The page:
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Scope creep is a major problem for project managers. It is not uncommon for goals and requirements to be drafted on a project. However, when it comes to implementation, things can get out of control.
Project stakeholders are unhappy when schedules get stretched and costs go beyond their means.
Project managers must ensure that the scope of projects is managed and controlled at all stages. Project Management Institute research paper by Richard Larson & Elizabeth Larson explains it very well: “Changes in projects are inevitable, so scope creep is possible.” ”
Dynamic changes occur at every phase or milestone of a project. This is why managing change well is so important for controlling the scope of a project. Even the most experienced project managers cannot limit scope and must get people on board. It can also be difficult to adapt and keep processes flexible in order to make change easier.
These are some strategies for project management that can help with this and project scope management.
Identification and participation of key stakeholders
Serving stakeholders is an important part of project management. Project managers can better understand and manage expectations by engaging key decision makers and stakeholders during the project phases. This includes project sponsors, team leaders, impacted employees, and support partners. Stakeholder mapping can be a useful strategy.
Consulting agencies are the best at managing stakeholders in a variety settings. This is why they have some of the most effective project management strategies. Accenture offers three suggestions for managing change that can help with scope.
Determining which stakeholders will need to change their strategy and how they can do so.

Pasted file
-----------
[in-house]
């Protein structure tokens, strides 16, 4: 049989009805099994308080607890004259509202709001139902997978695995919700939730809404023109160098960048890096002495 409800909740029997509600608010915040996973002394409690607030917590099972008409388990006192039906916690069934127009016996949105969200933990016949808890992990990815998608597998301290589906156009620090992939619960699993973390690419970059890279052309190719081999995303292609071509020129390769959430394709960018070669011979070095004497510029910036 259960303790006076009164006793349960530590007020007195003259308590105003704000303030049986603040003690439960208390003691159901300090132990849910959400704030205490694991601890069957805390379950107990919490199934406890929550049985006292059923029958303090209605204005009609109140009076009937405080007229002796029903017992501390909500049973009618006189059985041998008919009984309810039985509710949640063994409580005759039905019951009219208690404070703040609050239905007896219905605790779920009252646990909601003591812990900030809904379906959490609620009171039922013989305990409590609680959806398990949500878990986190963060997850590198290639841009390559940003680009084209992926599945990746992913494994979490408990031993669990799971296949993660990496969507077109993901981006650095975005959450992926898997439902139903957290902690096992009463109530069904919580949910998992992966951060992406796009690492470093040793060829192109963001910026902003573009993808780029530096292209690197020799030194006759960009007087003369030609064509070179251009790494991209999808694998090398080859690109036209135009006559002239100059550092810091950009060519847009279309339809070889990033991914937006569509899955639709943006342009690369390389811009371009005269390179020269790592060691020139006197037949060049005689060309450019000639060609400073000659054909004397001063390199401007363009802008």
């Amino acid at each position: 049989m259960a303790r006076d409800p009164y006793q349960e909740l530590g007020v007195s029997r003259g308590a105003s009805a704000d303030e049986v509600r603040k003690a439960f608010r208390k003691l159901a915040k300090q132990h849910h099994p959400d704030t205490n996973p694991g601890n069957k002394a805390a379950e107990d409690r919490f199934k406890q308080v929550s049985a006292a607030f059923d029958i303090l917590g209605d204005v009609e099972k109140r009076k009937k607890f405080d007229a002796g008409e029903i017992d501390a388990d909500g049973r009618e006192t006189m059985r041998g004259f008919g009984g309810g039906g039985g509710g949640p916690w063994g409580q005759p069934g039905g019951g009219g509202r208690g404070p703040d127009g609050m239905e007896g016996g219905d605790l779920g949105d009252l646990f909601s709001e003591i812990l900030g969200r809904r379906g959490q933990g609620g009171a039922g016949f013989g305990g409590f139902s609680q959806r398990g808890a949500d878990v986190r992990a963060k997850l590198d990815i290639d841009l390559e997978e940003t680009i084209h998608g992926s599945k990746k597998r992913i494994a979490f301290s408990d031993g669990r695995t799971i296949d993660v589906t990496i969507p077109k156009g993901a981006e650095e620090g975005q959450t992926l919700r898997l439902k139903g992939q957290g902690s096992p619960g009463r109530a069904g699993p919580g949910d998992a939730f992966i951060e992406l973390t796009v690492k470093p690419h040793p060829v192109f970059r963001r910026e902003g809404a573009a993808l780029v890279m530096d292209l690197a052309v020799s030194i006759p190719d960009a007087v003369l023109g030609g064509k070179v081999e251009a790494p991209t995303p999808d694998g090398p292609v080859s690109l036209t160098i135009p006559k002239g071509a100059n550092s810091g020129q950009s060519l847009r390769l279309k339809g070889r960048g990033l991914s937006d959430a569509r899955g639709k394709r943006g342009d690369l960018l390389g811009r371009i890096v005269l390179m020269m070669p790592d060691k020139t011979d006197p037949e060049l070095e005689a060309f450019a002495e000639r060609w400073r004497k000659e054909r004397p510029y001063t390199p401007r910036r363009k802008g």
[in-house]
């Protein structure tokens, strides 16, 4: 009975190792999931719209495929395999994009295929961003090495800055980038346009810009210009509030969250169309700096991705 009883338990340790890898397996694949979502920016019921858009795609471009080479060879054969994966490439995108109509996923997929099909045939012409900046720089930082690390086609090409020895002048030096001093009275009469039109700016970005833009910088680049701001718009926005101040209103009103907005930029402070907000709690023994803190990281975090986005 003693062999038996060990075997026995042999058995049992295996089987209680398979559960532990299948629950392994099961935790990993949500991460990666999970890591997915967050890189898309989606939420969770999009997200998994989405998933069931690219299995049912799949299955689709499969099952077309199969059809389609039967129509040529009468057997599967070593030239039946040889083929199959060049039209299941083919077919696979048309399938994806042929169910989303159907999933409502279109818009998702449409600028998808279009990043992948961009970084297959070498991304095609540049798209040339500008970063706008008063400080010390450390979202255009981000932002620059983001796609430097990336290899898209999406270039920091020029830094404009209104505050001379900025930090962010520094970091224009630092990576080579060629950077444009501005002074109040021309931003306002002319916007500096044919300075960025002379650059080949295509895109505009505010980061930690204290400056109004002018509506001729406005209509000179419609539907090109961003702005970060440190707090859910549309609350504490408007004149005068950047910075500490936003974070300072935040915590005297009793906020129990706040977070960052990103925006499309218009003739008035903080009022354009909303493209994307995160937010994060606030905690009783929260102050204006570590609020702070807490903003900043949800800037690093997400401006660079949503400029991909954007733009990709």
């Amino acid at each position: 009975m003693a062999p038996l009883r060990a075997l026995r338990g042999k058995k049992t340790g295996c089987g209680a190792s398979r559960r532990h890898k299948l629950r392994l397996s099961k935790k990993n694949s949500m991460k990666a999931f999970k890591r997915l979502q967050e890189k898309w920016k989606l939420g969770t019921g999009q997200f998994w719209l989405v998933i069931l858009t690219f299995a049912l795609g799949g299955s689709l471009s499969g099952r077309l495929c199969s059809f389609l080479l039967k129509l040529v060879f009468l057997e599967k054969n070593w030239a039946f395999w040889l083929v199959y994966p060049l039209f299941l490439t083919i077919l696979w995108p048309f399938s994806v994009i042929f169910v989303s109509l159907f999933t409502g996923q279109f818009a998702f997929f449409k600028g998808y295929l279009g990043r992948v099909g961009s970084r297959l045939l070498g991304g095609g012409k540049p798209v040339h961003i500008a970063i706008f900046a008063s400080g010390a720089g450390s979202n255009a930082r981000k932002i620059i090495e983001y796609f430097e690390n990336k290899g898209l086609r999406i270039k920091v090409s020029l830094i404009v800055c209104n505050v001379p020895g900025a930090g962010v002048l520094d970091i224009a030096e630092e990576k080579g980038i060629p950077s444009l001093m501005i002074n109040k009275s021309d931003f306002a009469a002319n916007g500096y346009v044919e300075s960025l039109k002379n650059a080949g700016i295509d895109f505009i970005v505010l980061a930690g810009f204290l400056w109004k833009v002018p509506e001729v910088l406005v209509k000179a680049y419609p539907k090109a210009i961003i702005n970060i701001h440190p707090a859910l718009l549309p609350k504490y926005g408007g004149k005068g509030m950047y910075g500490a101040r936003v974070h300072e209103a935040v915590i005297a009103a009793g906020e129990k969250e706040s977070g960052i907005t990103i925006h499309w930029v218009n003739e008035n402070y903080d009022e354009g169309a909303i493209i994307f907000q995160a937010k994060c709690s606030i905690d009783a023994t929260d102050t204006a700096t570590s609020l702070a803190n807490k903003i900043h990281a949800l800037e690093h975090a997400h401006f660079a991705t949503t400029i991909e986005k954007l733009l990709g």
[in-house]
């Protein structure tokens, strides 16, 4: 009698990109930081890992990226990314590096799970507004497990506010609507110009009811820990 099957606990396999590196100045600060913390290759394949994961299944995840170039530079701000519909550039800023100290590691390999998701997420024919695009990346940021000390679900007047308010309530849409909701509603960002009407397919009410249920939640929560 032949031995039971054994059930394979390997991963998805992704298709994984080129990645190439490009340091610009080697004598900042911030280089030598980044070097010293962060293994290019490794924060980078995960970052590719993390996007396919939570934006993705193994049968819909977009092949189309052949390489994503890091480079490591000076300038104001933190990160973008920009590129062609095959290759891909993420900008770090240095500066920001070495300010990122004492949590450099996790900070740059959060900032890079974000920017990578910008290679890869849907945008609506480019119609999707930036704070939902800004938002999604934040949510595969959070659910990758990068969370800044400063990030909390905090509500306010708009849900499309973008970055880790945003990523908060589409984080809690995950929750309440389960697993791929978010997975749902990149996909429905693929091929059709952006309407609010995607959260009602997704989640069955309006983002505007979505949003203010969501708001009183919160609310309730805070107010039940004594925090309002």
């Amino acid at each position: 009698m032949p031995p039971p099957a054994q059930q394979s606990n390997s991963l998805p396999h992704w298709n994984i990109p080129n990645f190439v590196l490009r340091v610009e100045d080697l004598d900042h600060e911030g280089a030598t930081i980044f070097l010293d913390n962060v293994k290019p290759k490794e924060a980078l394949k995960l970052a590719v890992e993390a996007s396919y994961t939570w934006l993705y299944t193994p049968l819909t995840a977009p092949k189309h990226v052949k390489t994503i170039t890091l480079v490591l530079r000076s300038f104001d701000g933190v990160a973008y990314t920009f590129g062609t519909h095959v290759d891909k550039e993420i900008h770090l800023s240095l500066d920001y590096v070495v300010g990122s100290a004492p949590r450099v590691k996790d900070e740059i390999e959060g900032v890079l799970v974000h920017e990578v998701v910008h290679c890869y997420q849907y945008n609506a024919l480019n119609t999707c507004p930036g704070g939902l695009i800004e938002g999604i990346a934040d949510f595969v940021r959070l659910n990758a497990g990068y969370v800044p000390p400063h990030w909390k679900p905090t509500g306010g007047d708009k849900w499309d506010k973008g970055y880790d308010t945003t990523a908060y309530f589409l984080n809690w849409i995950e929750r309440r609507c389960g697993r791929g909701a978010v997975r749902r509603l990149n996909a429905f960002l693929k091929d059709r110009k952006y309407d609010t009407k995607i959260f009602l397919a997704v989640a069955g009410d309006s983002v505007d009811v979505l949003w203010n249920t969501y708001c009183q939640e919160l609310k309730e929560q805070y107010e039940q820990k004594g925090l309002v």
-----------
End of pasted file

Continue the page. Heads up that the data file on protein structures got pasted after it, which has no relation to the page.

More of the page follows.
Stakeholders will be able to modify their approach by mapping out a plan.
It is possible to arrange the necessary resources and materials in order to ensure that everything is done on time.
Close feedback loops
Feedback is key to managing the project’s life cycle. This is especially true when dealing with changes management and evolving scope. Information silos are a major problem for teams and organizations. Information silos are more dangerous for larger operations. This could be due to team behavior, process and structural barriers. Many ideas will originate from a few people. If silos are formed in the team, then other members will not be able join the loop until the project is implemented.
Information silos can be broken down by incorporating better processes into your work. This will allow for better feedback exchange between teams. Many teams now use agile project management methods. These methods encourage short iterations and where feedback and reviews are an integral part of each phase.
Another option is to create a central repository for all project deliverables and data. Basecamp, a tool that allows teams to collaborate with both internal and external stakeholders, provides a platform. ZipBoard allows teams to share contextual feedback among project stakeholders and convert that feedback into trackable issues.
Establishing a delivery schedule
Projects can be made easier by breaking down tasks into subtasks. The overall schedule can then be broken down into smaller phases and milestones. With a focus on producing deliverables at each milestone, this will make them more manageable. This creates a sense of accountability and drives projects. A solid understanding of the project is essential.

By Delilah